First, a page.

EN/ES/ST 283: Environmental Humanities: Stories of Crisis and Resilience
What can literature teach us about nature and environmental justice? Do the humanities and environmental studies share a vision of a sustainable future? Is it possible to understand climate change without telling stories about its uneven global impacts? To address these and other questions, we will examine how the environmental humanities implicitly respond to the “two cultures” debate. We will then investigate the relationship between environmental justice and western societies’ extractive logics, economies, and management of nature. From within this theoretical framework we will analyze novels, poetry, and environmental films. Fulfills English C and D requirements.
PL243: Environmental Ethics
Aims to familiarize students with the many philosophical approaches that have been developed over the past few decades in response to the environmental crisis. It covers not only classical issues such as anthropocentrism and the intrinsic value of nature, but also supplies the conceptual tools needed to tackle the complex ethical, political, cultural, scientific, and practical dimensions of human relations to more-than-human nature. Special attention will be devoted to the topics of nonhuman animals, food, energy, and climate change.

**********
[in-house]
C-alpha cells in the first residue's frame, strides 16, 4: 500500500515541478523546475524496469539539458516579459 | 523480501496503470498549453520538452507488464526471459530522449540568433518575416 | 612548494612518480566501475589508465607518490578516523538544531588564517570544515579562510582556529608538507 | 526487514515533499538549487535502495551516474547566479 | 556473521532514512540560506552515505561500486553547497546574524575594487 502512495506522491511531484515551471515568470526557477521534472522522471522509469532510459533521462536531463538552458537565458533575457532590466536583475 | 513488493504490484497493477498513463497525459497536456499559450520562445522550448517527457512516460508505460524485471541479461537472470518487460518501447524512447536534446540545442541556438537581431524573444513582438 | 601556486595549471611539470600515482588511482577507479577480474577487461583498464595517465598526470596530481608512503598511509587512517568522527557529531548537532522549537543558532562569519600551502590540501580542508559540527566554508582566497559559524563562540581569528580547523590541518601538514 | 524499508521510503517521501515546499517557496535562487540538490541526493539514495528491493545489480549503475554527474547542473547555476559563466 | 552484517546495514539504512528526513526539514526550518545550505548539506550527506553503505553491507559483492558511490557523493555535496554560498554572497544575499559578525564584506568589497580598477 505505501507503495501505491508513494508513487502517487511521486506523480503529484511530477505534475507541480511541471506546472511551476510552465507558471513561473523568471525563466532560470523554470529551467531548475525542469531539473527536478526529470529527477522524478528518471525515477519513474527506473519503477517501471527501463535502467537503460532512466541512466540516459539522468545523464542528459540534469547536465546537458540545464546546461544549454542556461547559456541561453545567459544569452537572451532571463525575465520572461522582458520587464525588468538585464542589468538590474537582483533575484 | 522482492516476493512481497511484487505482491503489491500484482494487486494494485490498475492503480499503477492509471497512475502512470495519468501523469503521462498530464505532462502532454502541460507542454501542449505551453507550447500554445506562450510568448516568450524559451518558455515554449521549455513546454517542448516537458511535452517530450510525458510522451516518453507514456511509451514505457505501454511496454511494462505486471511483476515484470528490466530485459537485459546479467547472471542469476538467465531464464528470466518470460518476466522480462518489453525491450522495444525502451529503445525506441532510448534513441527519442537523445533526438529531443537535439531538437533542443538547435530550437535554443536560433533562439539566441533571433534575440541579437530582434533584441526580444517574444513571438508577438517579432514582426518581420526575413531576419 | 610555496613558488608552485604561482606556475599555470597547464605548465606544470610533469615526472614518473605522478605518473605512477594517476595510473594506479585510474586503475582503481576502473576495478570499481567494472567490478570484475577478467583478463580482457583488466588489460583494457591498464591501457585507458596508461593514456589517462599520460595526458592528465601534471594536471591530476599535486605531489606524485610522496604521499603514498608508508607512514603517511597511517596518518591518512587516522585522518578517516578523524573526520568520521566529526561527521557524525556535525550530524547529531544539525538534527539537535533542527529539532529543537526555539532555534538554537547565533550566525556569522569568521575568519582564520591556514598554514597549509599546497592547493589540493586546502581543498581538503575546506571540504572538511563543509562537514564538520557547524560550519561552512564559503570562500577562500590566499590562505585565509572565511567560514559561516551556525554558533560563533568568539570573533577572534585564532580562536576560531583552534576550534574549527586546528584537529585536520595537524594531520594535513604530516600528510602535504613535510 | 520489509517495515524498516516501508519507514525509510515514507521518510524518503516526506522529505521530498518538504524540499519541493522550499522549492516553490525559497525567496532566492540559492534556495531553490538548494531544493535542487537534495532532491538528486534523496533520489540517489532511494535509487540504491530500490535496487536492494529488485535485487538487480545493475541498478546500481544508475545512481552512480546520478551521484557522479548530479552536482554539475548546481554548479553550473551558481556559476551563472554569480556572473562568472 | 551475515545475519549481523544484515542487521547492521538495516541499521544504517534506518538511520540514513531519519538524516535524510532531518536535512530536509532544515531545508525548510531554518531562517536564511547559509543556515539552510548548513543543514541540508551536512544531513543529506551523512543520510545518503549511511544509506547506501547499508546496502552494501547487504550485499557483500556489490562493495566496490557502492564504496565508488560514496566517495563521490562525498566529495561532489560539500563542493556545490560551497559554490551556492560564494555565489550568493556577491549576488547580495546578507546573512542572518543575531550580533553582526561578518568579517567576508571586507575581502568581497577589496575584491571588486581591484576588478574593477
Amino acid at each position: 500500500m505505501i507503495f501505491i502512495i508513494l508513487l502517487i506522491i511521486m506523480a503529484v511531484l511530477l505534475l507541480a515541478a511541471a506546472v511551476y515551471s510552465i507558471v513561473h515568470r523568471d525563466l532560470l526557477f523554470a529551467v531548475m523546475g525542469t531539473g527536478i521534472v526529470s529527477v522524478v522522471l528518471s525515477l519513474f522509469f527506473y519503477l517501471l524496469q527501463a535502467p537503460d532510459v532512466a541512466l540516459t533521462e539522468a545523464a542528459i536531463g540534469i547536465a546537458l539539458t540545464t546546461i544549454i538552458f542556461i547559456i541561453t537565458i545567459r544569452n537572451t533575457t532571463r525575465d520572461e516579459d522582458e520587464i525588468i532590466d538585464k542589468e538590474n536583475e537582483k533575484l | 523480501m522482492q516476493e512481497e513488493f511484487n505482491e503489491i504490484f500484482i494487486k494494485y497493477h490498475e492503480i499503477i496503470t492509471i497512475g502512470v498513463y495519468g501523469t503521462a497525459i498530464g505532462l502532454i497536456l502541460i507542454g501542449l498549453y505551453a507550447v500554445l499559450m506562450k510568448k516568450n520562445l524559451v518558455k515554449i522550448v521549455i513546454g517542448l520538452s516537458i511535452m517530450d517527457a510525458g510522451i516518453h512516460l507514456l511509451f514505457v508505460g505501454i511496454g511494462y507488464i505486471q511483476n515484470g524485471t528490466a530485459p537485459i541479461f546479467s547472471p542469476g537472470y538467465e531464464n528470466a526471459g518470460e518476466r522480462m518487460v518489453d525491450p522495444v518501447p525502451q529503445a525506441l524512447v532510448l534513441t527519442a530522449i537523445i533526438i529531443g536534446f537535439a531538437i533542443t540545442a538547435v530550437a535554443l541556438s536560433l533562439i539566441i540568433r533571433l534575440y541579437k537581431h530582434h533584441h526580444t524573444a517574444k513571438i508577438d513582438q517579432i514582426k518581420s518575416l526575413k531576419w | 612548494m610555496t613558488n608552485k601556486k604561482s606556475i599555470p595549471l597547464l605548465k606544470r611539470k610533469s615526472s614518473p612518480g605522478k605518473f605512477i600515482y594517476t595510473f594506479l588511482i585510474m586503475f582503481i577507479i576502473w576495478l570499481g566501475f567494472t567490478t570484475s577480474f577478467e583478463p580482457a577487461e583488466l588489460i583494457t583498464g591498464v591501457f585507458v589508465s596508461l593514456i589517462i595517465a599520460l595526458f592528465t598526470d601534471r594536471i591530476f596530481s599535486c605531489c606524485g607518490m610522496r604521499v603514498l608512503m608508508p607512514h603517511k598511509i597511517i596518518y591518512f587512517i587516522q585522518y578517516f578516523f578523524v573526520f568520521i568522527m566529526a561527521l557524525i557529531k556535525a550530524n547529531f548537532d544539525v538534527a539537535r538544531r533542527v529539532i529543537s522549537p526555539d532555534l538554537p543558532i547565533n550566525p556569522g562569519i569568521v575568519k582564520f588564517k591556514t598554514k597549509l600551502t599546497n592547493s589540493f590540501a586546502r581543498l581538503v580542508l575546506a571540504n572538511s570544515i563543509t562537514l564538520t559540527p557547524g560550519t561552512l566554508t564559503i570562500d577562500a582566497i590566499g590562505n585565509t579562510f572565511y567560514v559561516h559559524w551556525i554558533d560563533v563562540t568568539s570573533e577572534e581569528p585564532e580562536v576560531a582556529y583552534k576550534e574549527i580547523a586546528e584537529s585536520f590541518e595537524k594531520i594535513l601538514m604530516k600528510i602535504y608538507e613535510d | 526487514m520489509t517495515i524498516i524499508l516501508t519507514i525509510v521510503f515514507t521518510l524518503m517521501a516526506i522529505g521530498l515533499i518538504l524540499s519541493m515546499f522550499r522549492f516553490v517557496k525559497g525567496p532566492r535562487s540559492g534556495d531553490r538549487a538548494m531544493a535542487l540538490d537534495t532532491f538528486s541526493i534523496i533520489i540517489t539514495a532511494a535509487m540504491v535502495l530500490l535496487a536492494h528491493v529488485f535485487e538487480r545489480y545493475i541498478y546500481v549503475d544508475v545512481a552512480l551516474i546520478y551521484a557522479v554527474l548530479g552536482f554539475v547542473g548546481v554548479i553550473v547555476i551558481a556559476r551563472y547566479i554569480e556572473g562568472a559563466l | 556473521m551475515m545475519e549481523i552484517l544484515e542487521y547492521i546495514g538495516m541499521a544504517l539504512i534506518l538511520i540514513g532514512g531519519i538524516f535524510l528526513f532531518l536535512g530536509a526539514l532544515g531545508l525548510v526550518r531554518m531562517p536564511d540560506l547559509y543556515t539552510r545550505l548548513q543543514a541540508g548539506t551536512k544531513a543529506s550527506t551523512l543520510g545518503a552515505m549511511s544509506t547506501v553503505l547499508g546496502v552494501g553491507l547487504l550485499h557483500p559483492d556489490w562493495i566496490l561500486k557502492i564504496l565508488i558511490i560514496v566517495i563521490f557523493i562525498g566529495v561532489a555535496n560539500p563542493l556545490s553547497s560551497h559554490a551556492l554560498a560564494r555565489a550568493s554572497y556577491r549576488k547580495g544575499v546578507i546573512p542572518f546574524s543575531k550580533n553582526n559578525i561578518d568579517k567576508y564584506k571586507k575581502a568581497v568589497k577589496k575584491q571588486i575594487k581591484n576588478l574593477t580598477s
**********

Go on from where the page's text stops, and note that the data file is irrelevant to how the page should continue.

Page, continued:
SP 135: Introduction to Critical Analysis – Eco-Fiction & Eco-Thought
Introduction to critical analysis through a variety of eco-fiction and eco-thought provoking readings from Latin American, Spanish, and/or U.S. Latinx authors. We will explore human accountability to the environment and the presence of the nonhuman environment in fiction. Students will learn how to examine cultural products such as literature, film, performance, and visual culture through close reading, thematic analysis, and strategies of interpretation. Students develop skills in writing critical essays and learn the basics of scholarly research.
ST112: Science, Technology, and Society
Critical perspectives on the social aspects of science and technology in our lives, in the world around us, and throughout history. Issues include gender, communications, war, and the environment.
Jan Plan 2021
ES1XXA: Religion, Spirituality, and Ecology in the Anthropocene
Religious and spiritual traditions are presumed to express the highest values of a culture and a people. If so, what role does religion have in the way people value and relate to the environment in the current era, during which human activity has been the dominant and often damaging influence on climate and ecology? This course explores the tenets of major Eastern and Western religions, and earth-centered traditions and considers how each promotes or impedes our response to the Anthropocene.
AY221: Pets, Beasts, and Wildlife